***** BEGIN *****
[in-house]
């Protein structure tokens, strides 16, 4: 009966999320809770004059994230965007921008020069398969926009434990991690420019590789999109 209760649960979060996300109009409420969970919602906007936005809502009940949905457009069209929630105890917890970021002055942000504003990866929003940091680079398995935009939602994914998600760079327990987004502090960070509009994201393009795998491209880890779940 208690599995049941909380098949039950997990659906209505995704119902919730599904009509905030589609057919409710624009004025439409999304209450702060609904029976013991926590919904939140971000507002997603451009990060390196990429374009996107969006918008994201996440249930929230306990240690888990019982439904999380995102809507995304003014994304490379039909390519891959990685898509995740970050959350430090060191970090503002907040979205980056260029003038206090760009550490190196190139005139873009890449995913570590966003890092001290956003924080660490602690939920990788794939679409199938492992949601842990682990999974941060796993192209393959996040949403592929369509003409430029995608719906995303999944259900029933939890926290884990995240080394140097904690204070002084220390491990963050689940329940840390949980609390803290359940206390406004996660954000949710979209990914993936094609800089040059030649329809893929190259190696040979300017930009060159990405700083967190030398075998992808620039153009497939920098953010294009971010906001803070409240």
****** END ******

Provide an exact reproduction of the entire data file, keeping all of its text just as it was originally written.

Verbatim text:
[in-house]
């Protein structure tokens, strides 16, 4: 009966999320809770004059994230965007921008020069398969926009434990991690420019590789999109 209760649960979060996300109009409420969970919602906007936005809502009940949905457009069209929630105890917890970021002055942000504003990866929003940091680079398995935009939602994914998600760079327990987004502090960070509009994201393009795998491209880890779940 208690599995049941909380098949039950997990659906209505995704119902919730599904009509905030589609057919409710624009004025439409999304209450702060609904029976013991926590919904939140971000507002997603451009990060390196990429374009996107969006918008994201996440249930929230306990240690888990019982439904999380995102809507995304003014994304490379039909390519891959990685898509995740970050959350430090060191970090503002907040979205980056260029003038206090760009550490190196190139005139873009890449995913570590966003890092001290956003924080660490602690939920990788794939679409199938492992949601842990682990999974941060796993192209393959996040949403592929369509003409430029995608719906995303999944259900029933939890926290884990995240080394140097904690204070002084220390491990963050689940329940840390949980609390803290359940206390406004996660954000949710979209990914993936094609800089040059030649329809893929190259190696040979300017930009060159990405700083967190030398075998992808620039153009497939920098953010294009971010906001803070409240």